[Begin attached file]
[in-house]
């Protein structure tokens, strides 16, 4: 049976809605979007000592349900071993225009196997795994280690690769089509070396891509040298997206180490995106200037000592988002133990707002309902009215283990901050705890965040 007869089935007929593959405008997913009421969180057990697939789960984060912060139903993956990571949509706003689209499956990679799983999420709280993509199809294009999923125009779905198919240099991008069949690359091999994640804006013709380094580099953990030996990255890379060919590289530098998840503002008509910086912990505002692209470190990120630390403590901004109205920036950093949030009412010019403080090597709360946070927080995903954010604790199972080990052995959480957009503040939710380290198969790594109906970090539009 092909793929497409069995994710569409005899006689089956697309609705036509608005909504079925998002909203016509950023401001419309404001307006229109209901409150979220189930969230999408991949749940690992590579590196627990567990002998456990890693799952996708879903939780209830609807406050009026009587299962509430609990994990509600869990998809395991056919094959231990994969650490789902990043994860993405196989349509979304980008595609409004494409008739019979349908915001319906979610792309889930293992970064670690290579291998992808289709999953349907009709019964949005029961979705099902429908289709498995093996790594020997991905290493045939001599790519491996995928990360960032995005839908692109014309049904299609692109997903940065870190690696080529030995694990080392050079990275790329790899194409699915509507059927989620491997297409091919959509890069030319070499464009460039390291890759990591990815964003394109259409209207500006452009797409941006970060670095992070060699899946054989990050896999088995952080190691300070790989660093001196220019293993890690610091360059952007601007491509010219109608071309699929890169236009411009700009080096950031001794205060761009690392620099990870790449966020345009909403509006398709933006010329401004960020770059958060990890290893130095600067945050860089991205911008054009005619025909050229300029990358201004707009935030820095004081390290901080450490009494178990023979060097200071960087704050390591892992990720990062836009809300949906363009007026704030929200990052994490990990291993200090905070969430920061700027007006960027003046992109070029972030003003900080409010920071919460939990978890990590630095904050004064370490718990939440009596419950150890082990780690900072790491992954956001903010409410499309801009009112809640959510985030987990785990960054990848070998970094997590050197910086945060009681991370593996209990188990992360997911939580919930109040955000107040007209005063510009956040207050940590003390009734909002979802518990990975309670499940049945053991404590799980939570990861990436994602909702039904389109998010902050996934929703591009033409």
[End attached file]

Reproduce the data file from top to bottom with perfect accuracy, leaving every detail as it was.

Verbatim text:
[in-house]
């Protein structure tokens, strides 16, 4: 049976809605979007000592349900071993225009196997795994280690690769089509070396891509040298997206180490995106200037000592988002133990707002309902009215283990901050705890965040 007869089935007929593959405008997913009421969180057990697939789960984060912060139903993956990571949509706003689209499956990679799983999420709280993509199809294009999923125009779905198919240099991008069949690359091999994640804006013709380094580099953990030996990255890379060919590289530098998840503002008509910086912990505002692209470190990120630390403590901004109205920036950093949030009412010019403080090597709360946070927080995903954010604790199972080990052995959480957009503040939710380290198969790594109906970090539009 092909793929497409069995994710569409005899006689089956697309609705036509608005909504079925998002909203016509950023401001419309404001307006229109209901409150979220189930969230999408991949749940690992590579590196627990567990002998456990890693799952996708879903939780209830609807406050009026009587299962509430609990994990509600869990998809395991056919094959231990994969650490789902990043994860993405196989349509979304980008595609409004494409008739019979349908915001319906979610792309889930293992970064670690290579291998992808289709999953349907009709019964949005029961979705099902429908289709498995093996790594020997991905290493045939001599790519491996995928990360960032995005839908692109014309049904299609692109997903940065870190690696080529030995694990080392050079990275790329790899194409699915509507059927989620491997297409091919959509890069030319070499464009460039390291890759990591990815964003394109259409209207500006452009797409941006970060670095992070060699899946054989990050896999088995952080190691300070790989660093001196220019293993890690610091360059952007601007491509010219109608071309699929890169236009411009700009080096950031001794205060761009690392620099990870790449966020345009909403509006398709933006010329401004960020770059958060990890290893130095600067945050860089991205911008054009005619025909050229300029990358201004707009935030820095004081390290901080450490009494178990023979060097200071960087704050390591892992990720990062836009809300949906363009007026704030929200990052994490990990291993200090905070969430920061700027007006960027003046992109070029972030003003900080409010920071919460939990978890990590630095904050004064370490718990939440009596419950150890082990780690900072790491992954956001903010409410499309801009009112809640959510985030987990785990960054990848070998970094997590050197910086945060009681991370593996209990188990992360997911939580919930109040955000107040007209005063510009956040207050940590003390009734909002979802518990990975309670499940049945053991404590799980939570990861990436994602909702039904389109998010902050996934929703591009033409």